Vincent 1951 499cc OHV single “Comet” frame # RC-1-8972/C engine # F5AB/2A/7072
Since his schoolboy days Philip Vincent had been a great admirer of Howard Raymond Davies, who had begun manufacturing HRD machines at Wolverhampton in 1924.
While studying mechanical engineering at Cambridge Vincent built his prototype Vincent Special that already incorporated the strong triangulated and braced sprung rear fork that would remain a feature of all Vincents-to-come.
In 1928 Vincent acquired HRD Motors Ltd. and formed the Stevenage-based Vincent-HRD company; JAP and later on Rudge Python engines were used.
In 1932 Phil Irving joined the company and by the end of 1934 the Vincent/Irving designed 500cc Comet engine was presented. It featured a high camshaft and short pushrods angled at 62 degrees.
The makers guaranteed a 90 mph top speed.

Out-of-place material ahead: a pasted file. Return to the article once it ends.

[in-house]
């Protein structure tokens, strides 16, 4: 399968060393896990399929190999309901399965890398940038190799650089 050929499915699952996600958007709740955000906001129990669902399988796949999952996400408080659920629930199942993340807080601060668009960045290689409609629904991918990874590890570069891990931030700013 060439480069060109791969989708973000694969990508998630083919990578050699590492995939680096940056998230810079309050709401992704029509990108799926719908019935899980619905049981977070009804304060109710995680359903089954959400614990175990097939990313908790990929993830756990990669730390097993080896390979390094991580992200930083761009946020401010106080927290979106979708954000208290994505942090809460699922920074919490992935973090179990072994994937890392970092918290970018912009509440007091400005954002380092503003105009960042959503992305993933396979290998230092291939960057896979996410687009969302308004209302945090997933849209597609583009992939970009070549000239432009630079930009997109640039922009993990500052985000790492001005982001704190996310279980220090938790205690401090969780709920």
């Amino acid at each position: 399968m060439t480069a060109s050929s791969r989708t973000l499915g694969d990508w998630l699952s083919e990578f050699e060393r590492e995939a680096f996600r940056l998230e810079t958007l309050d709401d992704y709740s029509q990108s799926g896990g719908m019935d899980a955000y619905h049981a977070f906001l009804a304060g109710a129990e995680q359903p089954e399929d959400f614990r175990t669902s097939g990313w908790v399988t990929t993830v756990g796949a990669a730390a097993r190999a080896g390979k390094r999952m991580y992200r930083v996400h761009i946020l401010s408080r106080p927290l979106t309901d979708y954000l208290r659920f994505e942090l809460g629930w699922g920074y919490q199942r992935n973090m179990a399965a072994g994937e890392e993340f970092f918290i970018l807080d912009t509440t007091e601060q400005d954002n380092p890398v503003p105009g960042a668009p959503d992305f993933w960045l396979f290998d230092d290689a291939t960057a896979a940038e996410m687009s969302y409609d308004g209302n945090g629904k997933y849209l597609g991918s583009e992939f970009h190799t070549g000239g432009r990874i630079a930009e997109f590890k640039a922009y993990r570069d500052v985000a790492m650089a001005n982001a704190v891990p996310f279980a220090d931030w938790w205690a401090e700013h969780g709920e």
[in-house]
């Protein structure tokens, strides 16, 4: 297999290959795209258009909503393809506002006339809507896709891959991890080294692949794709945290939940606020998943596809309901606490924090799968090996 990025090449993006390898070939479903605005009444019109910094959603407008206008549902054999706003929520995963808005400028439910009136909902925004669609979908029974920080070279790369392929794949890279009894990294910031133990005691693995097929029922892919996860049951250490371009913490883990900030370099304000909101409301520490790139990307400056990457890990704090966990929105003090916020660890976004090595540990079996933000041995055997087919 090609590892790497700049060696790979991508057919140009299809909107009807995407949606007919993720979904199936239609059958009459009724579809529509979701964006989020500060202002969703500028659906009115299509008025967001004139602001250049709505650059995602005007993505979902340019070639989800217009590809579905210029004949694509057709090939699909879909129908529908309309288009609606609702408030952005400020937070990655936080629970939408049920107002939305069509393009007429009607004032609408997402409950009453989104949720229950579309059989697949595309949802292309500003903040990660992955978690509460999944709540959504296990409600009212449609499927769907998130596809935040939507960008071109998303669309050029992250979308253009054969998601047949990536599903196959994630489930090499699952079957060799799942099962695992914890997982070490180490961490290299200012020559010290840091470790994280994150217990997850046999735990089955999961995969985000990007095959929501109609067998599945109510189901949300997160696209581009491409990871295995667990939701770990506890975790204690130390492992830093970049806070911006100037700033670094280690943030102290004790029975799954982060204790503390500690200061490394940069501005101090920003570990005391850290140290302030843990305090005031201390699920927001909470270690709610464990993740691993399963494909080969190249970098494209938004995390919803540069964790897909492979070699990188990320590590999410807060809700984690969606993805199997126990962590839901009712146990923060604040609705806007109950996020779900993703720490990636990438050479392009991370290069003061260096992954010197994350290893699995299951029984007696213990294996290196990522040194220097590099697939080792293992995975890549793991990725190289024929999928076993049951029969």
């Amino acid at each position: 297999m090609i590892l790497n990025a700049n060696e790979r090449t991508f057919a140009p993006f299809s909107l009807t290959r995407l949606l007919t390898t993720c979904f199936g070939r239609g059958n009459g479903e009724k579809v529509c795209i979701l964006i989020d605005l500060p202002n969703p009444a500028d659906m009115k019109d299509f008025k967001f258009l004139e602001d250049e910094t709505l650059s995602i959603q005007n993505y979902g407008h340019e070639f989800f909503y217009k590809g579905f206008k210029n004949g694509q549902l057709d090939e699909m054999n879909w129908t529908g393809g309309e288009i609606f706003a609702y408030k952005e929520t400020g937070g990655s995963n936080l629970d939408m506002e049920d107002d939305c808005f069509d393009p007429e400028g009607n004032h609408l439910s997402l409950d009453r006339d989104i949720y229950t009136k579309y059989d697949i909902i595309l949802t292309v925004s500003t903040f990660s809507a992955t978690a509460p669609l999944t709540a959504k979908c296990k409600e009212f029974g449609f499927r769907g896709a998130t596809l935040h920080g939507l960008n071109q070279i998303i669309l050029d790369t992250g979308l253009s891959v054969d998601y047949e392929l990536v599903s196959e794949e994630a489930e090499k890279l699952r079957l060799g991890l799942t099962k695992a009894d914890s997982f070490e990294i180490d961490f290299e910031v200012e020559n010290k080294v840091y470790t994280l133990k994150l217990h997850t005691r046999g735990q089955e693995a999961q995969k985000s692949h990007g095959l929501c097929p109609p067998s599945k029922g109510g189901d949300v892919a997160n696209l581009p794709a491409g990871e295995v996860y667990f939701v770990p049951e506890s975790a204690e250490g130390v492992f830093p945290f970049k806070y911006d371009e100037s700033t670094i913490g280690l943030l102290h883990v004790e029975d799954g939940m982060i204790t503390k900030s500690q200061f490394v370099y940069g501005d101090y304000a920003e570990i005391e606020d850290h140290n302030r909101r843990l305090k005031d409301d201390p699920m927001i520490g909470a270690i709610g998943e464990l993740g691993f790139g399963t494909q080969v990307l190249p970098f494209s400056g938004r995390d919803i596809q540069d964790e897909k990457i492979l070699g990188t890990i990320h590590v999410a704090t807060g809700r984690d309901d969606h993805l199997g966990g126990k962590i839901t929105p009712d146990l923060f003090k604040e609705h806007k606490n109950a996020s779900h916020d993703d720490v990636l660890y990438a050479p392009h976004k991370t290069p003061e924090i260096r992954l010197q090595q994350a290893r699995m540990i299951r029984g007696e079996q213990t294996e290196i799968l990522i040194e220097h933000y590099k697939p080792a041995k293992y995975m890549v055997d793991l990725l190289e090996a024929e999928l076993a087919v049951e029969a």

The war stopped motorcycle production for a number of years: at the 1948 Olympia Show the new series C Comet was presented.
The HRD initials were deleted from the factory’s models after Philip Vincent became aware that potential American buyers were confused because they wondered if there was a connection with Harley-Davidson. The 84x90mm high cam single delivers 28HP@5,800 rpm with a compression ratio of 6,8:1.
The engine is used as the main frame member and the front suspension consists of hydraulically dampened girder forks, which were considered more suitable than the common telescopic type.
The rear end is sprung by a cantilever system with hydraulic damping.
Production of all Vincents finished by the end of 1955. Its creator was an uncompromising perfectionist who refused to build his machines down to a price; a Comet would cost about 50% more than a Norton ES 2. This specimen, fitted with Smiths speedometer, has been registered in The Netherlands since 1954 and is a recently-refurbished older restoration.